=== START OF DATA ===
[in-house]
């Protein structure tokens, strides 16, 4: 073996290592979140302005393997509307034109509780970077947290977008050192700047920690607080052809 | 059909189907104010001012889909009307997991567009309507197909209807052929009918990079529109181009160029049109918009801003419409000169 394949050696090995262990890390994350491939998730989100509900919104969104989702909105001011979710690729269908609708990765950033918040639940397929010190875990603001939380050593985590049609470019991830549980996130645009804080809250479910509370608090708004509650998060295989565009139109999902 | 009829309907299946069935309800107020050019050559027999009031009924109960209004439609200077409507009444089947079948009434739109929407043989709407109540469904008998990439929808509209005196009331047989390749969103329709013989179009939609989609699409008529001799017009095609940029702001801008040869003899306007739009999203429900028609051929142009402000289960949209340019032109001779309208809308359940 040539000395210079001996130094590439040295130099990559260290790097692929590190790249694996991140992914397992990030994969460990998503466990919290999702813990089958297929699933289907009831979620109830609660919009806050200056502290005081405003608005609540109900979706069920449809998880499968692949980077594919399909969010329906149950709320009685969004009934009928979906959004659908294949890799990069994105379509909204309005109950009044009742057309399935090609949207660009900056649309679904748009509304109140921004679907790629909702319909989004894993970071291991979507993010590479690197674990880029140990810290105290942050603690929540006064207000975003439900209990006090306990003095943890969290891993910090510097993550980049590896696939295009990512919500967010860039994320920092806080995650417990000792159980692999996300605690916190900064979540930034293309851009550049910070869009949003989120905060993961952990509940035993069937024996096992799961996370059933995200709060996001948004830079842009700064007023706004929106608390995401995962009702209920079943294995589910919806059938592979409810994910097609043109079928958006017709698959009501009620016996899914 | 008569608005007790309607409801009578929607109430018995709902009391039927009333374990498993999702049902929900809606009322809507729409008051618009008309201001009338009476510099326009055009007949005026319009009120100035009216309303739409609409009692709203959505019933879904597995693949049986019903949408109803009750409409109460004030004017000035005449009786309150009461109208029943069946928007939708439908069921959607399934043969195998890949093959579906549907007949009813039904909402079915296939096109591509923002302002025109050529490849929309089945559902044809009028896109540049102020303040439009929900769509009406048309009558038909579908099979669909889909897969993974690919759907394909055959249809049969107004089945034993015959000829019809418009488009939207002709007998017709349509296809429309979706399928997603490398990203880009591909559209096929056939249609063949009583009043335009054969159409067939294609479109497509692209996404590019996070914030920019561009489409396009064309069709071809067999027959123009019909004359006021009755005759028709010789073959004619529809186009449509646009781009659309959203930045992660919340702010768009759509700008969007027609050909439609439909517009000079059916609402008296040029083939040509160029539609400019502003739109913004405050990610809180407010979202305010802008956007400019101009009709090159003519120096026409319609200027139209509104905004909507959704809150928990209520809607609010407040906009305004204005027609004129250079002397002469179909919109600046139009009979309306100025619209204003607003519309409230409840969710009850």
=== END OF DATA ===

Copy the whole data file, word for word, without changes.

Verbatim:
[in-house]
């Protein structure tokens, strides 16, 4: 073996290592979140302005393997509307034109509780970077947290977008050192700047920690607080052809 | 059909189907104010001012889909009307997991567009309507197909209807052929009918990079529109181009160029049109918009801003419409000169 394949050696090995262990890390994350491939998730989100509900919104969104989702909105001011979710690729269908609708990765950033918040639940397929010190875990603001939380050593985590049609470019991830549980996130645009804080809250479910509370608090708004509650998060295989565009139109999902 | 009829309907299946069935309800107020050019050559027999009031009924109960209004439609200077409507009444089947079948009434739109929407043989709407109540469904008998990439929808509209005196009331047989390749969103329709013989179009939609989609699409008529001799017009095609940029702001801008040869003899306007739009999203429900028609051929142009402000289960949209340019032109001779309208809308359940 040539000395210079001996130094590439040295130099990559260290790097692929590190790249694996991140992914397992990030994969460990998503466990919290999702813990089958297929699933289907009831979620109830609660919009806050200056502290005081405003608005609540109900979706069920449809998880499968692949980077594919399909969010329906149950709320009685969004009934009928979906959004659908294949890799990069994105379509909204309005109950009044009742057309399935090609949207660009900056649309679904748009509304109140921004679907790629909702319909989004894993970071291991979507993010590479690197674990880029140990810290105290942050603690929540006064207000975003439900209990006090306990003095943890969290891993910090510097993550980049590896696939295009990512919500967010860039994320920092806080995650417990000792159980692999996300605690916190900064979540930034293309851009550049910070869009949003989120905060993961952990509940035993069937024996096992799961996370059933995200709060996001948004830079842009700064007023706004929106608390995401995962009702209920079943294995589910919806059938592979409810994910097609043109079928958006017709698959009501009620016996899914 | 008569608005007790309607409801009578929607109430018995709902009391039927009333374990498993999702049902929900809606009322809507729409008051618009008309201001009338009476510099326009055009007949005026319009009120100035009216309303739409609409009692709203959505019933879904597995693949049986019903949408109803009750409409109460004030004017000035005449009786309150009461109208029943069946928007939708439908069921959607399934043969195998890949093959579906549907007949009813039904909402079915296939096109591509923002302002025109050529490849929309089945559902044809009028896109540049102020303040439009929900769509009406048309009558038909579908099979669909889909897969993974690919759907394909055959249809049969107004089945034993015959000829019809418009488009939207002709007998017709349509296809429309979706399928997603490398990203880009591909559209096929056939249609063949009583009043335009054969159409067939294609479109497509692209996404590019996070914030920019561009489409396009064309069709071809067999027959123009019909004359006021009755005759028709010789073959004619529809186009449509646009781009659309959203930045992660919340702010768009759509700008969007027609050909439609439909517009000079059916609402008296040029083939040509160029539609400019502003739109913004405050990610809180407010979202305010802008956007400019101009009709090159003519120096026409319609200027139209509104905004909507959704809150928990209520809607609010407040906009305004204005027609004129250079002397002469179909919109600046139009009979309306100025619209204003607003519309409230409840969710009850």